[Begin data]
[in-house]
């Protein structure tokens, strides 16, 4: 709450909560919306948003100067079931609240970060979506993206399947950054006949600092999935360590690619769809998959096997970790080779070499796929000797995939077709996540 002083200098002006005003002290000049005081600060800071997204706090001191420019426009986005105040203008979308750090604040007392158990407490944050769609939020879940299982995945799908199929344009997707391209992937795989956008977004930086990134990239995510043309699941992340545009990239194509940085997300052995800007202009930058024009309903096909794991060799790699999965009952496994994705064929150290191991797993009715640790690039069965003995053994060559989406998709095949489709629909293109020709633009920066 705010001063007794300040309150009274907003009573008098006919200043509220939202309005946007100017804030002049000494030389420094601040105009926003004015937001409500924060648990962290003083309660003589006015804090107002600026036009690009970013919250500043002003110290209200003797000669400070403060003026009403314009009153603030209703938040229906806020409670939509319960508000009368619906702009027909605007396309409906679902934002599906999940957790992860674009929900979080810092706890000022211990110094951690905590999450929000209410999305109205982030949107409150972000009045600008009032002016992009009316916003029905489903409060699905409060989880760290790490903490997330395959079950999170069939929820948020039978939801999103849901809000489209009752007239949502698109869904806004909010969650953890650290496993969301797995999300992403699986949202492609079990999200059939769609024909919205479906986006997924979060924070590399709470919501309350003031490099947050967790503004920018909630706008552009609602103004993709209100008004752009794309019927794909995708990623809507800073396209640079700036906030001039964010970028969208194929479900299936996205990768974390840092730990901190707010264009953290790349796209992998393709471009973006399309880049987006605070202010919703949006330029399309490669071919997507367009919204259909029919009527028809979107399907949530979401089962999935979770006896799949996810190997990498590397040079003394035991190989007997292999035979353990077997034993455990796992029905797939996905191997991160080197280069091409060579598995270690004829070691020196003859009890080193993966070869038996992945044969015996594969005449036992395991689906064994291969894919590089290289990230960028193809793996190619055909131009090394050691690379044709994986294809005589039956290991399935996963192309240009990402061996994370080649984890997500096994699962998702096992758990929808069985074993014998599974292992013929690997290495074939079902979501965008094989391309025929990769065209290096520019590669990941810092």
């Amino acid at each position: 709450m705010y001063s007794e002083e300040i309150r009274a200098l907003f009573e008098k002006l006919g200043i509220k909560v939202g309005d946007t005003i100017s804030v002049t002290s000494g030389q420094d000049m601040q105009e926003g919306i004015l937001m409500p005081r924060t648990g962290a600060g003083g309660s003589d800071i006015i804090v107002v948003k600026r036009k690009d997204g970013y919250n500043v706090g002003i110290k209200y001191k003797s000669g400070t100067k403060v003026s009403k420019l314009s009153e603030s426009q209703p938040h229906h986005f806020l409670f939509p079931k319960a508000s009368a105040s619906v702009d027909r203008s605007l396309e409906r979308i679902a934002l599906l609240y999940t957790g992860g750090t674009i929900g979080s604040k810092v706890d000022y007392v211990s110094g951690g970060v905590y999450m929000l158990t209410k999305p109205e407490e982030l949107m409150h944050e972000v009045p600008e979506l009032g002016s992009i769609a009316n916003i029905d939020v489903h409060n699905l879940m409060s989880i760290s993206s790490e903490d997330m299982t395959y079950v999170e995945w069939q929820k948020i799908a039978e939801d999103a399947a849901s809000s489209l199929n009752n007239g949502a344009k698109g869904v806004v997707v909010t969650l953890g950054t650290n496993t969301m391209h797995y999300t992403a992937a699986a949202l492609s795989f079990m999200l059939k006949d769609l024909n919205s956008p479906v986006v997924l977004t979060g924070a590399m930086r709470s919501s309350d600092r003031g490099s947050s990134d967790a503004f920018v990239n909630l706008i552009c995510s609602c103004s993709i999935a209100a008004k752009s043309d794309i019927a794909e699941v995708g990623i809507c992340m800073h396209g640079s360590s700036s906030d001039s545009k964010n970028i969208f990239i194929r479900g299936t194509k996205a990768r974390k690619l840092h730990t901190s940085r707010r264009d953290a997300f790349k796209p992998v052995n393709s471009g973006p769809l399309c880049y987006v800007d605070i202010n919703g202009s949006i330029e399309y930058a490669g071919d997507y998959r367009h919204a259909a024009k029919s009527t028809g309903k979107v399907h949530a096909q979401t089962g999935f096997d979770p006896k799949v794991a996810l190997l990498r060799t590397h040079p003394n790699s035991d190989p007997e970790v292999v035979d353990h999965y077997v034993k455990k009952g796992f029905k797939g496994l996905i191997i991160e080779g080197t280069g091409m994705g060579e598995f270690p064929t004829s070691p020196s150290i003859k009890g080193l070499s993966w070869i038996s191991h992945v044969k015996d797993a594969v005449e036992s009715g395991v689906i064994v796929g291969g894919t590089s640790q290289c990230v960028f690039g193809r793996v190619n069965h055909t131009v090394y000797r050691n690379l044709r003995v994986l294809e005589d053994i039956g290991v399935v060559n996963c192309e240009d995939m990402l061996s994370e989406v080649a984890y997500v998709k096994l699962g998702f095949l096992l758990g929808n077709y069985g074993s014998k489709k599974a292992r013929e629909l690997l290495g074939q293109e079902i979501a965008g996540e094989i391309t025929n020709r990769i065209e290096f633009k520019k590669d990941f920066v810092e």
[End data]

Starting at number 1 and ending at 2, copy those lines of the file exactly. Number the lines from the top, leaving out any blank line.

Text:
[in-house]
């Protein structure tokens, strides 16, 4: 709450909560919306948003100067079931609240970060979506993206399947950054006949600092999935360590690619769809998959096997970790080779070499796929000797995939077709996540 002083200098002006005003002290000049005081600060800071997204706090001191420019426009986005105040203008979308750090604040007392158990407490944050769609939020879940299982995945799908199929344009997707391209992937795989956008977004930086990134990239995510043309699941992340545009990239194509940085997300052995800007202009930058024009309903096909794991060799790699999965009952496994994705064929150290191991797993009715640790690039069965003995053994060559989406998709095949489709629909293109020709633009920066 705010001063007794300040309150009274907003009573008098006919200043509220939202309005946007100017804030002049000494030389420094601040105009926003004015937001409500924060648990962290003083309660003589006015804090107002600026036009690009970013919250500043002003110290209200003797000669400070403060003026009403314009009153603030209703938040229906806020409670939509319960508000009368619906702009027909605007396309409906679902934002599906999940957790992860674009929900979080810092706890000022211990110094951690905590999450929000209410999305109205982030949107409150972000009045600008009032002016992009009316916003029905489903409060699905409060989880760290790490903490997330395959079950999170069939929820948020039978939801999103849901809000489209009752007239949502698109869904806004909010969650953890650290496993969301797995999300992403699986949202492609079990999200059939769609024909919205479906986006997924979060924070590399709470919501309350003031490099947050967790503004920018909630706008552009609602103004993709209100008004752009794309019927794909995708990623809507800073396209640079700036906030001039964010970028969208194929479900299936996205990768974390840092730990901190707010264009953290790349796209992998393709471009973006399309880049987006605070202010919703949006330029399309490669071919997507367009919204259909029919009527028809979107399907949530979401089962999935979770006896799949996810190997990498590397040079003394035991190989007997292999035979353990077997034993455990796992029905797939996905191997991160080197280069091409060579598995270690004829070691020196003859009890080193993966070869038996992945044969015996594969005449036992395991689906064994291969894919590089290289990230960028193809793996190619055909131009090394050691690379044709994986294809005589039956290991399935996963192309240009990402061996994370080649984890997500096994699962998702096992758990929808069985074993014998599974292992013929690997290495074939079902979501965008094989391309025929990769065209290096520019590669990941810092």